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  • Even after classes have commenced, course descriptions and online syllabus information may be subject to change according to the size of each class and the students' comprehension level.

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Course Information

Year 2019  School School of International Liberal Studies
Course Title
Buddhism in Japan 01

Instructor TRENSON, Steven
Term/Day/Period spring semester  01:Tues.3/02:Thur.3
Category Advanced Subjects Eligible Year 3rd year and above Credits 4
Classroom 01:11-709/02:11-503 Campus waseda
Course Key 210PR41300 Course Class Code 01
Main Language English
  Course Code PHLR381L
First Academic disciplines Philosophy
Second Academic disciplines Religious Studies
Third Academic disciplines Others
Level Advanced, practical and specialized Types of lesson Lecture

Syllabus Information

Latest Update:2019/03/04 13:08:53

Course Outline In this course we will highlight the development of Buddhist thought in Japan. Founded in India in the fifth century BCE, Buddhism was brought to Japan via China and Korea in the sixth century CE. Due to the influence of local structures and beliefs, Buddhism in Japan acquired some particular features which make it distinct from other forms of Buddhism in East and Southeast Asia. Concretely, in this course we will examine the Buddhist teachings that had been influential in Japan at one time in the past, trace the interaction of Buddhism with other religions such as Shinto during the premodern period, and shed light on the process of its development and transformation in the modern age.
Objectives The purpose of this course is to provide advanced and up-to-date information on the development of Buddhism in Japan from the sixth century up to the present time. Students taking the course will learn about the various Buddhist philosophies that were once propagated in Japan and will acquire the ability to discuss complicated matters of Buddhist philosophy, beliefs, and practice. Additionally, they will also gain insight in the differences between Japanese Buddhism and other forms of Buddhism in East Asia.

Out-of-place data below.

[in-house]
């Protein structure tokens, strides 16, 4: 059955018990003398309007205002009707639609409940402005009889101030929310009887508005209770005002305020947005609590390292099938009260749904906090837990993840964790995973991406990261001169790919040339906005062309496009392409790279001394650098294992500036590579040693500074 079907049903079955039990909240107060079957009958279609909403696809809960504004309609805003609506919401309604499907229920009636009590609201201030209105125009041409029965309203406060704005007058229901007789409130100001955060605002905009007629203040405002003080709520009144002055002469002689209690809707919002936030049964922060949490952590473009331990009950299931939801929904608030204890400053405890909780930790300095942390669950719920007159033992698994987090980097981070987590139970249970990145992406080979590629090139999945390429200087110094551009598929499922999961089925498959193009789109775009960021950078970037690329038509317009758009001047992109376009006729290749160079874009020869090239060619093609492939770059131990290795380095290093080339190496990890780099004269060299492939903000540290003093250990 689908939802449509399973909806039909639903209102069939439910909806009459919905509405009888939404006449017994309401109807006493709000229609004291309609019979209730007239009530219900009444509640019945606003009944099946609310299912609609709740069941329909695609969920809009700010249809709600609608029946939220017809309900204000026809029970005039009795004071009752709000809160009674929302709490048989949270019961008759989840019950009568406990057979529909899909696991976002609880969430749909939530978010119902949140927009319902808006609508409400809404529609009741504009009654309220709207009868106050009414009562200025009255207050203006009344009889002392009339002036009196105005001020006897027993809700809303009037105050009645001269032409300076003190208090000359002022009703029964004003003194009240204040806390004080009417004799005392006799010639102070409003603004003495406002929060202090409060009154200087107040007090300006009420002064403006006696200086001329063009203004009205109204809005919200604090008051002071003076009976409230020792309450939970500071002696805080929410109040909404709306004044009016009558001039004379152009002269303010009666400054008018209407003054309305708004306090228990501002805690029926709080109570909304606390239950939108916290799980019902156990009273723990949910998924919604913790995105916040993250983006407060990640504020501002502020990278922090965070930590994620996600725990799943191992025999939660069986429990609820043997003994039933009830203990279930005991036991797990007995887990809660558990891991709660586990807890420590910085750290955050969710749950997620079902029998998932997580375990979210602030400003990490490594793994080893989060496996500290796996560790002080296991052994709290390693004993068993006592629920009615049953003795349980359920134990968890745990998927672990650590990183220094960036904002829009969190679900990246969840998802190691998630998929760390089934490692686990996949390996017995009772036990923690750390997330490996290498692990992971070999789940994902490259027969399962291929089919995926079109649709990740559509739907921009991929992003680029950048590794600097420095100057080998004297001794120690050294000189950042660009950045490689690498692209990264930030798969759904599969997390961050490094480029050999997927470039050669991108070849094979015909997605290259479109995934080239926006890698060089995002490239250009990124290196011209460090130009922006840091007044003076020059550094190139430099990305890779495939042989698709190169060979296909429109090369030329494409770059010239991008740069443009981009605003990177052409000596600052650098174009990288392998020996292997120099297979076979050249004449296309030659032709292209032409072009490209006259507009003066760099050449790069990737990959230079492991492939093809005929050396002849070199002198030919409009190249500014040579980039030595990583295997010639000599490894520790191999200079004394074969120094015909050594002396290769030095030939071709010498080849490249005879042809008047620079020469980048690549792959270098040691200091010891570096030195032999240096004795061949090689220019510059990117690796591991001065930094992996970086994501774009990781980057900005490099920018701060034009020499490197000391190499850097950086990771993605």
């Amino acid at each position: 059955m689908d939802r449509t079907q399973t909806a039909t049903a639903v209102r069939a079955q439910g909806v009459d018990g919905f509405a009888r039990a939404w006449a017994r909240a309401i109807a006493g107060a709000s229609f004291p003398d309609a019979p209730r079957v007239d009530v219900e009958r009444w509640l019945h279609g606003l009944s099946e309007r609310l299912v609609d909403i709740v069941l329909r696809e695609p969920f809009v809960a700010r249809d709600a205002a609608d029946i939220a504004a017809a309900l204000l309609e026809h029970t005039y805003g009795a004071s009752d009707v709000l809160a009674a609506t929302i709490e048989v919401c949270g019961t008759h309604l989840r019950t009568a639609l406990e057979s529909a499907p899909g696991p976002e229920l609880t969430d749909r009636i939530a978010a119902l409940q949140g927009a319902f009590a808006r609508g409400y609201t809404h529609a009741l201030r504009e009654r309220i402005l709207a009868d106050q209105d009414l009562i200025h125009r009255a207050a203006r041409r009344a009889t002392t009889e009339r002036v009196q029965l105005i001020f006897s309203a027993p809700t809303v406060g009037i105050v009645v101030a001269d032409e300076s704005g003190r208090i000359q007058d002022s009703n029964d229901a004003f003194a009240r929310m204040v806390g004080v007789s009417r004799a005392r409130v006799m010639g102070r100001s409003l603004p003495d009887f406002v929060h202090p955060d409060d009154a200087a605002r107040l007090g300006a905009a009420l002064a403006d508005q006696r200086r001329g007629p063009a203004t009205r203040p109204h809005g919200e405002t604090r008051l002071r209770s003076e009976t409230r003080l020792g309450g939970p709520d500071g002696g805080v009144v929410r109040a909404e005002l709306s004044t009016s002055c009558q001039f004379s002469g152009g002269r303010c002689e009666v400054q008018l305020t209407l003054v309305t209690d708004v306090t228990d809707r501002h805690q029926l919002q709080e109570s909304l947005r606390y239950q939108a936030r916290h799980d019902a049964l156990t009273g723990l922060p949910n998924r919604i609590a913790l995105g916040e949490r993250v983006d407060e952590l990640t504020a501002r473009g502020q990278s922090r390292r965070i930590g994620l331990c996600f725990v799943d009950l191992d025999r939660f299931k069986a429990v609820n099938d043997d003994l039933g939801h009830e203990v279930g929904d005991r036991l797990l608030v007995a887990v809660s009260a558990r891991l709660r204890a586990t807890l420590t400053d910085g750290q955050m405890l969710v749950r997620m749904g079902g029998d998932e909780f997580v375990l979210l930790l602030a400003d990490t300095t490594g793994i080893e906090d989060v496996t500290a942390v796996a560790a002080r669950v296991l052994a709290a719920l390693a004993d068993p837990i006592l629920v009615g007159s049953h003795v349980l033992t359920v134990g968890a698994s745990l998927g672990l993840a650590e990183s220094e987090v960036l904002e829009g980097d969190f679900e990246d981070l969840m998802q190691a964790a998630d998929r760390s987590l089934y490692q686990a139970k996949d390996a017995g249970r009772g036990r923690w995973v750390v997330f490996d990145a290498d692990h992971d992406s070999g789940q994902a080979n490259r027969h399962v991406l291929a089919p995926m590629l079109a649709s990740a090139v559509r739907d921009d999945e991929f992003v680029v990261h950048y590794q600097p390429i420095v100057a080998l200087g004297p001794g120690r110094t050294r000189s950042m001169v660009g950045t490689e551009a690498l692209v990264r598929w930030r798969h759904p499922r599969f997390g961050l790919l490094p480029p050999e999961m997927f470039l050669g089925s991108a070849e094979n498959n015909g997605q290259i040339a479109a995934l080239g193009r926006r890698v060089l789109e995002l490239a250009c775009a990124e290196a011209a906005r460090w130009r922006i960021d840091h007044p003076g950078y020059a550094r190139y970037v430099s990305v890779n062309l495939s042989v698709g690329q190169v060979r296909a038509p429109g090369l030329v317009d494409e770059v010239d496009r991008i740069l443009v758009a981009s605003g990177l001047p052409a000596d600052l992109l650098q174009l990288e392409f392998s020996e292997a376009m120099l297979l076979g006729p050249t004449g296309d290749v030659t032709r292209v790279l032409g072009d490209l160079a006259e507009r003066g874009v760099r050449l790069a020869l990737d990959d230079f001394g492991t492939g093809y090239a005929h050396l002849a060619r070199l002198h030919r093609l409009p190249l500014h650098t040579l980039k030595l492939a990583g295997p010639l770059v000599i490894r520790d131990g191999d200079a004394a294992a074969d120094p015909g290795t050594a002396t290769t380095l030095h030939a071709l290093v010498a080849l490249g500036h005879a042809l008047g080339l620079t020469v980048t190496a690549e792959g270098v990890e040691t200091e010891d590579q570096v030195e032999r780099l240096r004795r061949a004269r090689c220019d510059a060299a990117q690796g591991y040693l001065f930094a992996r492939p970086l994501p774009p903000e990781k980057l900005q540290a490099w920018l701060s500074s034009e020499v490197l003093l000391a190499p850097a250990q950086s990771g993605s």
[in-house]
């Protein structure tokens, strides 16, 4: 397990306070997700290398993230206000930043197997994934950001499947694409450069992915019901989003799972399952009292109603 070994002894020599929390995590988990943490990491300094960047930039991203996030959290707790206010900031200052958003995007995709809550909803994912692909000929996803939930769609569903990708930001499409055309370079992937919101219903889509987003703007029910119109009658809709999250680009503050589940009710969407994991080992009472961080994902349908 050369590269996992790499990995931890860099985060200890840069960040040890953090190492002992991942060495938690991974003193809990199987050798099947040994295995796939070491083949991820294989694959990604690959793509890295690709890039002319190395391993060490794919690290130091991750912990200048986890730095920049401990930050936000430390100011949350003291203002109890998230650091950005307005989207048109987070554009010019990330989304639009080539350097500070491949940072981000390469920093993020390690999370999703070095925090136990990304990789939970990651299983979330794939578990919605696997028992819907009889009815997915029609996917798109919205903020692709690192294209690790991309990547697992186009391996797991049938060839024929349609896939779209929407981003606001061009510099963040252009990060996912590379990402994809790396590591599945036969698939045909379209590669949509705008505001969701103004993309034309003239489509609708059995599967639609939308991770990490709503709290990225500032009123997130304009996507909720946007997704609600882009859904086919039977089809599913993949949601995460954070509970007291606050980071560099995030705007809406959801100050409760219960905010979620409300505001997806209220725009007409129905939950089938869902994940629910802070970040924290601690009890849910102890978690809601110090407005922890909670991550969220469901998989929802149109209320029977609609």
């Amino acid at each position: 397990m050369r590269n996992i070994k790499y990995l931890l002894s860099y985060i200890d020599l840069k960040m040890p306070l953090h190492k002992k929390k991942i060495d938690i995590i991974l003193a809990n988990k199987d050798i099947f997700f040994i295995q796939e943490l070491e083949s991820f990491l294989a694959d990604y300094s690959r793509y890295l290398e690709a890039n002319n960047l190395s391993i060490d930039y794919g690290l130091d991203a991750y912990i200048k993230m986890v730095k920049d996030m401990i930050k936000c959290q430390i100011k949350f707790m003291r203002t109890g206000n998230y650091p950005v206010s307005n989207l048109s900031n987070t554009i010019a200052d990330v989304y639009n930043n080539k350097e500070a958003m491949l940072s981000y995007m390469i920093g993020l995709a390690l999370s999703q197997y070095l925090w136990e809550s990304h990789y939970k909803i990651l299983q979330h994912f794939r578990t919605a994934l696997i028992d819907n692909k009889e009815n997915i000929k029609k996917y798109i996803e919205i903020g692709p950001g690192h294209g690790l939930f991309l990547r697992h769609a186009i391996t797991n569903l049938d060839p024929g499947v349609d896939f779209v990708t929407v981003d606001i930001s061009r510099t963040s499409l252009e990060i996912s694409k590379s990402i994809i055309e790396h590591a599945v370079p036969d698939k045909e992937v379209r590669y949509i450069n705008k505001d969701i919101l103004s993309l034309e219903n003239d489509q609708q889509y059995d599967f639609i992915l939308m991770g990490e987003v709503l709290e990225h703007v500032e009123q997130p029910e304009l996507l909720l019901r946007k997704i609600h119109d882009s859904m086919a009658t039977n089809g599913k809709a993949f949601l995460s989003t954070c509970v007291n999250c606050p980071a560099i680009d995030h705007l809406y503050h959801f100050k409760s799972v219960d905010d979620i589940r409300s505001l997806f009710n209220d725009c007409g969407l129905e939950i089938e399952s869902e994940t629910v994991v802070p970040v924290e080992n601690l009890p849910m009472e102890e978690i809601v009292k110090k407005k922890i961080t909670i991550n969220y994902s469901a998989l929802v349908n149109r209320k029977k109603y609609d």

Course Schedule Session 1: Guidance and Introduction to the Course.
Session 2: Introductory Discussion of Buddhism
Session 3: The Teaching of Emptiness I: Mādhyamika
Session 4: The Teaching of the “Non-dual Gate”
Session 5: Buddhist Idealism: Consciousness-Only
Session 6: The Buddhist Philosophy of Interpenetration
Session 7: The Teaching of Emptiness II: Tendai Buddhism
Session 8: Introduction to Esoteric Buddhism (Mikkyō)
Session 9: Shingon Buddhism I: Doctrine and Practice
Session 10: Shingon Buddhism II: The Twin Mandalas
Session 11: The Lotus Sutra
Session 12: The Philosophy of “Original Enlightenment”
Session 13: Pure Land Buddhism I: Introduction
Session 14: Pure Land Buddhism II: Shinran and Absolute Faith
Session 15: Discussion and Mid-term Quiz
Session 16: Japanese Buddhist Heterodoxy: The Tachikawa Lineage
Session 17: Kami and Buddhas I: Ryōbu Shintō
Session 18: Kami and Buddhas II: Shinto Mysticism
Session 19: Zen Buddhism I: Introduction
Session 20: Zen Buddhism II: Dōgen's Philosophy A
Session 21: Zen Buddhism III: Dōgen's Philosophy B
Session 22: Buddhist Eccentrics
Session 23: Nichiren, the Buddhist Prophet
Session 24: Japanese Buddhism in the Modern Age I
Session 25: Japanese Buddhism in the Modern Age II
Session 26-29: Student Presentations
Session 30: Conclusion and End-term Quiz
Please note that the above schedule is subject to change.
Textbooks There is no textbook. Instead, handouts will be provided on a continuous basis.
Reference Bowring, Richard. The Religious Traditions of Japan 500-1600. Cambridge: Cambridge University Press, 2005.
The above title serves as a practical and general reference work to Japanese Buddhism. References on more specific themes will be announced in class.
Evaluation Students will be evaluated on the basis of two quizzes (30%) and one of the following two optional tasks:
Option 1: Writing two short papers of minimum 2000 words (each weighted 35%) or one long paper of minimum 4000 words (70%)
Option 2: Writing one paper of minimum 2000 words (35%) and presenting the contents of the paper during one of the final sessions of the course (35%)

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